Submandibular Salivary Gland Tumours

Submandibular_Tumours_dr_johnPresent as a firm to hard mass within the gland. Usually mobile and will only become fixed and involve nerves (lingual, marginal branch of facial and hypoglossal) if malignant. Skin cancers and melanoma can spread to nodes in this region also, however the lymph nodes are not within the substance of the gland like the parotid gland but attached to the fascia around the gland. They are usually associated with the facial artery.

Sublingual Salivary Gland Tumours

Uncommon and usually malignant (75%-100%). Present as a hard mass in the floor of mouth and can often involve the lingual nerve causing numbness in the floor of mouth and tongue. Rarely spreads to neck.

Minor Salivary Gland Tumours

Uncommon and more likely (50%-80%) to be malignant. Present as a submucosal lump on the oral or nasal mucosa. Most common on the palate, lip, tongue and floor of mouth.


Clinical assessment is very important in the diagnosis of salivary gland masses. Investigations are not always necessary and in fact can lead to a false sense of security and adoption of conservative management when surgery is required. There is however a role for investigating some parotid and other salivary gland tumourstumours.

Tissue Biopsy

The single most important investigation and the method depends on the site of the tumour

  • Fine Needle Aspiration Biopsy – used in parotid, submandibular, parapharyngeal space tumours. This test has an accuracy of 80-95% and there is no documented risk of seeding tumour along the needle track (unlike large needle core biopsy). The needle biopsy can help in the diagnosis and also help plan the type of operation required. There is a risk of false negative results for malignancy and results should be considered with the clinical presentation.
  • Open biopsy – used in minor salivary gland and sublingual tumours. Incisonal or excisional depending on the size of the lesion. Accurate because tissue architecture is seen as well as cells.


Ultrasound is useful in superficial parotid lesions (the majority) and the submandibular gland. It can help tell wether a lesion is within the gland and whether a lesion is cystic or solid.

CT scan is useful in the parotid if the lesion is large, involves the deep lobe or parapharyngeal space and particularly if it is malignant and there is a risk of lymph node involvement. Useful in minor salivary tumours particularly in the palate and for sublingual tumours which are not able to be imaged with ultrasound. The best test for recurrent submandibular gland swelling with no obvious stone in the duct.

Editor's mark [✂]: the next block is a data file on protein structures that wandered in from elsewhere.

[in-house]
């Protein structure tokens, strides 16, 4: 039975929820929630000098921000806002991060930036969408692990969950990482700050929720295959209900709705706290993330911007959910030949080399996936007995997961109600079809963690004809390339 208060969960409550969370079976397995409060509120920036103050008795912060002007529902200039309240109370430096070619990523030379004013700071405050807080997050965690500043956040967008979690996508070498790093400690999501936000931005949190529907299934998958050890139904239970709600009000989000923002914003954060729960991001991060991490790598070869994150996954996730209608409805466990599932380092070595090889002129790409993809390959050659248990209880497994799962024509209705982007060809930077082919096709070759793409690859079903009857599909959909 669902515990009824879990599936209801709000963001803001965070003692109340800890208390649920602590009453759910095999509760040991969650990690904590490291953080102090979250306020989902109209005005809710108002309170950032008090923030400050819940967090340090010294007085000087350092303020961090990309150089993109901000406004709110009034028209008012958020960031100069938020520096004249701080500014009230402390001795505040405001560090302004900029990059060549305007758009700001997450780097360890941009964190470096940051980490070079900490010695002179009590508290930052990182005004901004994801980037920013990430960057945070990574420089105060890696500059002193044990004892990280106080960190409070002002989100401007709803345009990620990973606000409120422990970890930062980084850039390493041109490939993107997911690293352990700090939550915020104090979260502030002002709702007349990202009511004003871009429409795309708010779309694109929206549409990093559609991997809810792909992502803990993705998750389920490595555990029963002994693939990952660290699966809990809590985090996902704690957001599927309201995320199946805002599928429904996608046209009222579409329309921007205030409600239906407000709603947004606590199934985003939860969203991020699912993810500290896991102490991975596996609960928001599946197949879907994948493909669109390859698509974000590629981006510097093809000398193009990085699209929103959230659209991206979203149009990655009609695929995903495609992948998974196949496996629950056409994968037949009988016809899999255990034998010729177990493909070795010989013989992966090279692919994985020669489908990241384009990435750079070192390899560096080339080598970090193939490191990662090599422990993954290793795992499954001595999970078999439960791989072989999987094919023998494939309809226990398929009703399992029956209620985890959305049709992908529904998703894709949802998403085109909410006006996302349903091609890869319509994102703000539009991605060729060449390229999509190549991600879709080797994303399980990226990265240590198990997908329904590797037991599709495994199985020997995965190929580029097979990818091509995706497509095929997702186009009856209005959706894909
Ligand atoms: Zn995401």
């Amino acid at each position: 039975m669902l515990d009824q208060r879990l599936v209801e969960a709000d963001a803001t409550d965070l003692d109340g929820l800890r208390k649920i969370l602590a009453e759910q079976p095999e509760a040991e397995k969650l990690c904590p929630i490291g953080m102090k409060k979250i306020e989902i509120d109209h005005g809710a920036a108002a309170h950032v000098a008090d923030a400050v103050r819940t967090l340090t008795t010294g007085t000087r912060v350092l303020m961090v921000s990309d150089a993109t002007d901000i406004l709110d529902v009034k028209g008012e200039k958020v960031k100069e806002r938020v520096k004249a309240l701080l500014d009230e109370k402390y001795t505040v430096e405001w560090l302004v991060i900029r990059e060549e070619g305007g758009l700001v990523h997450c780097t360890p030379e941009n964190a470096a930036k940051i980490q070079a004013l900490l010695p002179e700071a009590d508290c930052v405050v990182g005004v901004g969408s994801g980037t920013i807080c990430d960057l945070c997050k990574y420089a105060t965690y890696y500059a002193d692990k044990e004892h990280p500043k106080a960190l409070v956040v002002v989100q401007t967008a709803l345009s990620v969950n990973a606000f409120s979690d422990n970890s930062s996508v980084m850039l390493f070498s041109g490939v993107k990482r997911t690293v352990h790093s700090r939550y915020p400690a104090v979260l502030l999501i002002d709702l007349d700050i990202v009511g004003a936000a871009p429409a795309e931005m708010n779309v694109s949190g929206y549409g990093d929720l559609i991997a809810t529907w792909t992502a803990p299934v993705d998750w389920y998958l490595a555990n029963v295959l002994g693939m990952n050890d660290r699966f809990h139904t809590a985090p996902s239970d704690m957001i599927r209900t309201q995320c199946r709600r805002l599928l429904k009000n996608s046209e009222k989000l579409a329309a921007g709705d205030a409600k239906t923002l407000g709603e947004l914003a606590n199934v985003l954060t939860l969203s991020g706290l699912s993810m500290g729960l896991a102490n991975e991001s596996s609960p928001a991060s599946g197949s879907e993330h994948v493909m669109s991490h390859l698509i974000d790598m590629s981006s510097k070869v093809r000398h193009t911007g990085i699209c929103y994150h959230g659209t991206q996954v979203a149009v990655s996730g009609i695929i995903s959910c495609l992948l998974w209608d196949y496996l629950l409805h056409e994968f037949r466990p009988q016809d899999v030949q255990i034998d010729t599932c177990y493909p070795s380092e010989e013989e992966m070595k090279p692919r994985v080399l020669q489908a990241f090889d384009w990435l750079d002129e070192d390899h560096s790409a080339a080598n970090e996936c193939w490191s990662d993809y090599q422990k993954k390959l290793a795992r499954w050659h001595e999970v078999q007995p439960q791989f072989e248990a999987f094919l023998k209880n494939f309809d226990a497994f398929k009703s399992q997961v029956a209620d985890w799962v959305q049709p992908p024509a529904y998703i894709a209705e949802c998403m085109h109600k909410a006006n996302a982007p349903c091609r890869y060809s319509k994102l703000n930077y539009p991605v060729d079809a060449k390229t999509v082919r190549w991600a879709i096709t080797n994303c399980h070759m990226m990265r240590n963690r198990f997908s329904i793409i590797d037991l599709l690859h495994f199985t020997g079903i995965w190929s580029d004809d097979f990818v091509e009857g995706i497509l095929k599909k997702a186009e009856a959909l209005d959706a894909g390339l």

MRI Scan can also be useful in sublingual tumours where dental amalgam may distort CT images and multiple planes of imaging are required.

Sialography Not useful for investigation of tumours but useful in recurrent gland swelling where there is no obvious stone and either a small stone or stricture suspected.

Plain Xray (occlusal and oblique views) useful only for recurrent swelling where there is a suspected stone or multiple stones in the duct.


(For management of sialadenitis see article on salivary stones.)

Surgery is required for all salivary tumours with the only exceptions being a probable benign tumour in an older patient who is reluctant for surgery or is an anaesthetic risk. Even with a tumour that is suspected to be benign on investigation the rationale for operating is threefold. 1. All tumours progress and the risk to the surrounding structures are greater with larger tumours. 2. It can be difficult to diagnose malignancy clinically and there is a false negative rate with needle biopsy. 3. Benign salivary tumours are at risk of malignant transformation.

Parotid Salivary Gland Surgery (Parotidectomy)


Parotid_Gland_Surgery_dr_johnThe operation is performed under general anaesthetic. An incision is made in front of the ear it passes down behind the ear lobe and then curves forward into the neck. It is a similar incision to that used for a cosmetic facelift it heals well and is rarely noticeable. The wound is carefully closed at the end of the operation and a suction drain is placed to remove any blood or fluid that would otherwise collect under the skin.

The operation varies depending on the type, position and size of the tumour. For the majority of parotid tumours only a portion of the gland containing the tumour is removed. If the tumour involves the deep lobe, is large or is metastatic skin cancer in parotid lymph nodes the majority of the gland is removed. With some deep lobe parotid tumours the jaw needs to be opened to allow access to the deep part of the tumour. Occasionally and only with advanced malignant tumours the facial nerve needs to be removed.

With metastatic skin malignancy and some high grade salivary cancers where lymph nodes are involved removal of neck lymph nodes is also necessary. This operation is called a neck dissection and is described in the article on Neck Dissection.

Possible complications

It is important to be aware that the complications described are rare particularly when the surgeon does this operation regularly.

Facial nerve injury

The key to Parotid salivary gland surgery (parotidectomy) is finding and preserving the nerve that supplies muscle function to each side of the face. The facial nerve runs right through the parotid gland and is usually in contact with the capsule of the tumour somewhere. Temporary weakness of a portion of the face is more common but permanent weakness of the entire face is very rare particularly in benign tumours. With advanced cancers occasionally a portion or the entire nerve needs to be sacrificed to get clearance of the tumour this is never the case in benign tumours. The risk to the nerve is much higher in recurrent parotid surgery.